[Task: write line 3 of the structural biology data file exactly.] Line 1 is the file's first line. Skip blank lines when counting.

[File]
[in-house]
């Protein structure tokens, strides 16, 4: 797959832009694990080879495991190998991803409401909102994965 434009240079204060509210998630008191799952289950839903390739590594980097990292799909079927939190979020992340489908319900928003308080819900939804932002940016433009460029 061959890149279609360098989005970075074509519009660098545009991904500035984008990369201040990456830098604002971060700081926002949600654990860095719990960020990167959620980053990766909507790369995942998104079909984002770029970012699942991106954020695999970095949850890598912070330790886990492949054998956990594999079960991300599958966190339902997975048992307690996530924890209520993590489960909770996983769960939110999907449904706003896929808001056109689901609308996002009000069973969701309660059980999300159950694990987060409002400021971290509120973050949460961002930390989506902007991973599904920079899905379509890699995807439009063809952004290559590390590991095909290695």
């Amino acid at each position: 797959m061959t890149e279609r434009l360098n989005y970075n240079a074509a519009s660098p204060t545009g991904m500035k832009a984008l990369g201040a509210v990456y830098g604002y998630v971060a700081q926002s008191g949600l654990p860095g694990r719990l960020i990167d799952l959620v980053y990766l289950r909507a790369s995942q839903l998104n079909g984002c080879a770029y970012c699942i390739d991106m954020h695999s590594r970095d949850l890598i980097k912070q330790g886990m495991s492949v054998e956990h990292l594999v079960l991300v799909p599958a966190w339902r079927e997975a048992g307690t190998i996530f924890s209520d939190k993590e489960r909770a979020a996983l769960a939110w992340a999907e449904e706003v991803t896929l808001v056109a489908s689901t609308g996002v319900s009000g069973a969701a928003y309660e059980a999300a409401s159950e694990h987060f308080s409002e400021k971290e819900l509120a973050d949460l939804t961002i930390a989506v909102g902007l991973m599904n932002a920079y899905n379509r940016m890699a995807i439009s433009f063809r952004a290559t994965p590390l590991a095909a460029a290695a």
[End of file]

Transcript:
């Amino acid at each position: 797959m061959t890149e279609r434009l360098n989005y970075n240079a074509a519009s660098p204060t545009g991904m500035k832009a984008l990369g201040a509210v990456y830098g604002y998630v971060a700081q926002s008191g949600l654990p860095g694990r719990l960020i990167d799952l959620v980053y990766l289950r909507a790369s995942q839903l998104n079909g984002c080879a770029y970012c699942i390739d991106m954020h695999s590594r970095d949850l890598i980097k912070q330790g886990m495991s492949v054998e956990h990292l594999v079960l991300v799909p599958a966190w339902r079927e997975a048992g307690t190998i996530f924890s209520d939190k993590e489960r909770a979020a996983l769960a939110w992340a999907e449904e706003v991803t896929l808001v056109a489908s689901t609308g996002v319900s009000g069973a969701a928003y309660e059980a999300a409401s159950e694990h987060f308080s409002e400021k971290e819900l509120a973050d949460l939804t961002i930390a989506v909102g902007l991973m599904n932002a920079y899905n379509r940016m890699a995807i439009s433009f063809r952004a290559t994965p590390l590991a095909a460029a290695a």